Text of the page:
Google is rolling out an update to users of its Docs service allowing them to do more real-time collaborating and making a variety of speed and service enhancements.
Elements of the update began rolling out Monday, with others scheduled to filter out to users over the next few days, according to Google.
The update includes real-time collaboration on word documents, something previously available for spreadsheets. It also includes a sidebar chat window to discuss documents during collaboration sessions.
Other changes to the word-processing tool stem from a thorough reconstruction of the code underlying Docs, including better document format, and improved importing and exporting performance, margins and tab stops and image layout.
The new version of Docs also features more responsive spreadsheets that include a formula bar, auto-complete and drag-and-drop columns.
Improvements also include a new tool, a “drawing editor.” Despite its name, the tool doesn’t allow for freehand drawing, but rather focuses on creating flow-charts, designs and diagrams.
Collaboration Is ‘Edge Case’
The heavy emphasis on collaboration sounds good as part of a marketing plan, but isn’t likely to move the needle on adoption, said Forrester analyst Sheri McLeish.
“There’s a use case for it, but it’s probably not one that most information workers would have a need for,” she told the E-Commerce Times.
The Google Docs update does clearly go farther than Microsoft’s pending release in helping users with the edge case of being on a conference call furiously trying to hammer out changes to a document on deadline, analyst Melissa Webster told the E-Commerce Times.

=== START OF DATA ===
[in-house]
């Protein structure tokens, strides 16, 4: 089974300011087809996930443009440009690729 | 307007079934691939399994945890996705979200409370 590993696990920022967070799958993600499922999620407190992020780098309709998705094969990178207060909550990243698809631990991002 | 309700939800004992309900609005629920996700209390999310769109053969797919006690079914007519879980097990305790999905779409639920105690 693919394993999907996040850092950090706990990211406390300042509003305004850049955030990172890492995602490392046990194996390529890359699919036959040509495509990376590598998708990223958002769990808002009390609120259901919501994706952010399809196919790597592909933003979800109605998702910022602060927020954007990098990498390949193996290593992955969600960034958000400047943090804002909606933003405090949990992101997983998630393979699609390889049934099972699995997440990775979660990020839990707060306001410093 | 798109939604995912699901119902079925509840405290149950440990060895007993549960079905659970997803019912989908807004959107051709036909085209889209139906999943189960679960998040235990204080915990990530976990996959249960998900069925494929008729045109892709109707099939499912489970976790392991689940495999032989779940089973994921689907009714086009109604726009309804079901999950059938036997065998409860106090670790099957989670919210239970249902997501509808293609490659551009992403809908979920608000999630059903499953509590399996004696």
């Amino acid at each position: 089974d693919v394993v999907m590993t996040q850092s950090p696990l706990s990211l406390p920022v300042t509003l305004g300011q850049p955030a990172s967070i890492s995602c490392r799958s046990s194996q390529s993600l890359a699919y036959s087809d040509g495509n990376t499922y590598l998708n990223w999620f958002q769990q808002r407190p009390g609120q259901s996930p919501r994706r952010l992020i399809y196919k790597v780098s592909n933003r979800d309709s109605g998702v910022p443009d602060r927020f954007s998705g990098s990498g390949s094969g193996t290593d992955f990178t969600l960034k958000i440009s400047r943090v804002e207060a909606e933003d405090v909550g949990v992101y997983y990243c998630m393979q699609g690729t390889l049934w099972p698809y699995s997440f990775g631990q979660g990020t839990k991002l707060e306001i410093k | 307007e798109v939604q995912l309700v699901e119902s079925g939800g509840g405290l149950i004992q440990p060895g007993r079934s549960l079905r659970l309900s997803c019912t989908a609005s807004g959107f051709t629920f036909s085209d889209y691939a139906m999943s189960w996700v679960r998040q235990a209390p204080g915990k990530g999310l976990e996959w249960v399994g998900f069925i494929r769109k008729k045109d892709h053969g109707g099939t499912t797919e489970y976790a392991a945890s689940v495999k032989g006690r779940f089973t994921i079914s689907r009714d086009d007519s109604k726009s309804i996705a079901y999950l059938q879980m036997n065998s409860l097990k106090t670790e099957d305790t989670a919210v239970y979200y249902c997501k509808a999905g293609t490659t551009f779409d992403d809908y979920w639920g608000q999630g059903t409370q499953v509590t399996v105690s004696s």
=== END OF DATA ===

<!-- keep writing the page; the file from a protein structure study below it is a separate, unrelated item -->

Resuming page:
Microsoft’s 2010 package likely won’t have the same level of instant feedback as Google’s nearly instantaneous, cursor-tracking live update, she said.
“Here’s Google doing them one better,” she said. “I think Google is sort of doing an ‘in-your-face’ move here, sort of to show off, but also to play to their strengths, which has been the sharing and real-time aspects.”
Microsoft, on the other hand, is going for a desktop feel to its Web app version of Office, reproducing the desktop client down to the ubiquitous menu ribbon, Webster said.
However, few enterprises are interested in giving up years of third-party application development, user training and familiarity with Office to switch to Google Docs, real-time collaboration or not, Webster said.
Besides, with its next release of Office, Microsoft is opening up the cloud to users in a way that Google can’t currently match, Webster said.
That version will allow users of the feature-rich desktop version to share documents to the Web, where reviewers who don’t have the need for the dense feature-set of the desktop version can make changes and comments in near real-time.
Google can’t offer a similar workflow, Webster said.
Docverse Purchase Key
That makes Google’s recent acquisition of the startup Docverse more interesting than it might otherwise seem, she said.
Docverse makes a plug-in that enables Office users to collaborate in the cloud, eliminating frequent back-and-forth email sharing. The purchase could help Google provide a similar desktop-to-cloud workflow, transitioning Google Docs into something more of a translation and storage service between various platforms and user types, and belying notions that a cloud-only approach is the imminent future.
Webster said the acquisition suggests Google realizes a fully cloud-based solution isn’t a reality any time soon and is looking to meet Microsoft in battle on terms the Redmond software giant has already staked out — a combined desktop and cloud solution to be featured as part of its pending 2010 Office suite.
“It’s certainly where Microsoft is going, so Google has to worry about that,” she said.
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